When it comes to protecting your child’s health, politics — not science may call the shots. CBS4’s Dr. Dave Hnida takes a look at the new rules regarding immunizations in Colorado. He believes the new guidelines are weak, lack teeth, and could go a lot farther to protect public health.
The recent measles outbreak brought the debate over childhood vaccinations to the forefront, and now doctors are in a tough spot as a new study shows they are getting increased pressure from parents to postpone the shots.
There’s not only the problem of skipping childhood vaccines—there’s also risk from delaying immunizations. Yet a new study shows most doctors are willing to “spread out” vaccinations in order to ease the fears of parents who worry that too many vaccines can harm a child. But as CBS4 Medical Editor Dr. Dave Hnida reports, there’s no evidence to back up those fears.
We’ve been talking a lot about low immunization rates nationally, but do you know what the rates are where your child goes to school? CBS4 Medical Editor Dr. Dave Hnida shows us a new tool where you can look up how your child’s school is making — or failing — the grade of immunizations, and how that answer can show your child’s risk.
The current measles outbreak in the United States is a big concern for parents with children who may be around unvaccinated children, and those concerns loom larger in many pockets of Colorado.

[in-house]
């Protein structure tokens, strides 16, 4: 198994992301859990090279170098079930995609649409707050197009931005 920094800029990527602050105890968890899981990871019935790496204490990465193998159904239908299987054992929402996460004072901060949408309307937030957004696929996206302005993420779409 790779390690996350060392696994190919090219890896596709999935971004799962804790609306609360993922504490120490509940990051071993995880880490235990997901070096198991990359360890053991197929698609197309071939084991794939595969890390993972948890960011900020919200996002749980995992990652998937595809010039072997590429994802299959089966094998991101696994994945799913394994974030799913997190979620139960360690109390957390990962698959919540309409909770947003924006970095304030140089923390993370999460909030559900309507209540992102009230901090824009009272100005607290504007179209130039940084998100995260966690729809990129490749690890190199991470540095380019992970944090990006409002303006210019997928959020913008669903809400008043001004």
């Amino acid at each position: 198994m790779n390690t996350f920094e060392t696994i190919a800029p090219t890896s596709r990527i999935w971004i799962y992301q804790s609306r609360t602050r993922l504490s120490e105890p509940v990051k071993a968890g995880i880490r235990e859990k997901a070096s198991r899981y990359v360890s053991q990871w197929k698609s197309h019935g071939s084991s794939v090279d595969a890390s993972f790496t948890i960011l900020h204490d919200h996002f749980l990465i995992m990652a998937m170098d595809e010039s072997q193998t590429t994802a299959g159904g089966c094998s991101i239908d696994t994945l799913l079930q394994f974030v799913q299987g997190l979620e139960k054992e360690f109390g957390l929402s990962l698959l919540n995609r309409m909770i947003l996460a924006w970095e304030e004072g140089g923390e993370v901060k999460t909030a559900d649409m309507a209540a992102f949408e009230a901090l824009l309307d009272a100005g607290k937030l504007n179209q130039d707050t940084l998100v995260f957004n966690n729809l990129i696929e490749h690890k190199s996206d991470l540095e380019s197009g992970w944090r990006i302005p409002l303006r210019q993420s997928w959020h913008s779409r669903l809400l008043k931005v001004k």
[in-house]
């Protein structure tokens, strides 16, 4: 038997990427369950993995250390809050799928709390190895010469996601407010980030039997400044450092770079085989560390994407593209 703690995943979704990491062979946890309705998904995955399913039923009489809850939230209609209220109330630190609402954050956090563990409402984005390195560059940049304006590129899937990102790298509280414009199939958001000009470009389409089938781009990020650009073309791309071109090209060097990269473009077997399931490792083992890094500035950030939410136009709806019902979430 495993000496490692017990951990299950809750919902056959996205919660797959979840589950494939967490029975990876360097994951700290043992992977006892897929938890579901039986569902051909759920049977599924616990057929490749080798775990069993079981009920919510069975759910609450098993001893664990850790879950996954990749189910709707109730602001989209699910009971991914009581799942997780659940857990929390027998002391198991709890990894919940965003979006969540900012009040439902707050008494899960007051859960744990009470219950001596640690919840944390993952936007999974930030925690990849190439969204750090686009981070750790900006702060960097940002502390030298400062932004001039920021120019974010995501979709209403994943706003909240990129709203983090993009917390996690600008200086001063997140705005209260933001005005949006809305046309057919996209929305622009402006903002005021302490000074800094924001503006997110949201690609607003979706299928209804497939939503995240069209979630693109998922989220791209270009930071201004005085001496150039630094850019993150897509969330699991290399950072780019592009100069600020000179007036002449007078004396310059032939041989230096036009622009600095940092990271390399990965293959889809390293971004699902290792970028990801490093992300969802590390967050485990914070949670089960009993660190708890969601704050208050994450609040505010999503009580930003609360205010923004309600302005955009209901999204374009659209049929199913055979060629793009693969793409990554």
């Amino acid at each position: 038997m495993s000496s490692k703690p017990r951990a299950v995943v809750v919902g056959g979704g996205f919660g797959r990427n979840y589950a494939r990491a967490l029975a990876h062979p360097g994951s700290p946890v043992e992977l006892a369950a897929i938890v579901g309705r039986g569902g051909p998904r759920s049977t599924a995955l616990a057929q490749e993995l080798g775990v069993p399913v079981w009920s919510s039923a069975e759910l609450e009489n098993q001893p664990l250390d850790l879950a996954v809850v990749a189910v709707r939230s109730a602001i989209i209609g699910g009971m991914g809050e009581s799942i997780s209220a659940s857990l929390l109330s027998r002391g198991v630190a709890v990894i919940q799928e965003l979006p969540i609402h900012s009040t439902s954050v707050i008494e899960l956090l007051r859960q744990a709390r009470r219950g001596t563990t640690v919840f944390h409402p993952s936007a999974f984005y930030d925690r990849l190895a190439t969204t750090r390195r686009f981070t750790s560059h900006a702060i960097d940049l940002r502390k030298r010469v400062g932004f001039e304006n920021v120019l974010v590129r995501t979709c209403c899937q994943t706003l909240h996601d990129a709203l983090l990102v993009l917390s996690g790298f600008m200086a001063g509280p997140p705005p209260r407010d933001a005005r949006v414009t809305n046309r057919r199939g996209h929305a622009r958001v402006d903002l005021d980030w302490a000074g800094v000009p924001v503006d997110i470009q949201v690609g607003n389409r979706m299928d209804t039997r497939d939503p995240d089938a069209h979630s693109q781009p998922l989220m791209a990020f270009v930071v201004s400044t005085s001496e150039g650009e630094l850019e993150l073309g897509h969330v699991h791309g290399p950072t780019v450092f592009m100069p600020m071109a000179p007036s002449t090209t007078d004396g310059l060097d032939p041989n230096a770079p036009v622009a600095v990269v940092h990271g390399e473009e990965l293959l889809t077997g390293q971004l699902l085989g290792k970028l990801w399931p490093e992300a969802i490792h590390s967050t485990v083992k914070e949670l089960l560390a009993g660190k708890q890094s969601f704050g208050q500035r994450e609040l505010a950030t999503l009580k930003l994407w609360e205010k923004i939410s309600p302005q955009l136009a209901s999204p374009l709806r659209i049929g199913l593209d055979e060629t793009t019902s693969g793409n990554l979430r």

The Measles outbreak is a big concern for parents with children who may be around unvaccinated children. One local clinic is hoping to ease those parents’ fears.
Measles can be devastating to anyone who becomes infected. But there is one group for whom we doctors have special concerns. CBS4 Medical Editor Dr. Dave Hnida has advice for women of child-bearing age.
Lawmakers including Colorado Congresswoman Diana Degette are asking the Committee on Energy and Commerce to hold a hearing on the measles outbreak and the importance of vaccinations.
The measles outbreak is getting worse, and as the number of cases grows, so does the risk of the disease spreading even further.
As the Measles outbreak continues to grow in the U.S. with cases in 14 states, including Colorado, there is a lot of attention focused on vaccinations. Some believe it’s too easy to opt out of immunizations in the state.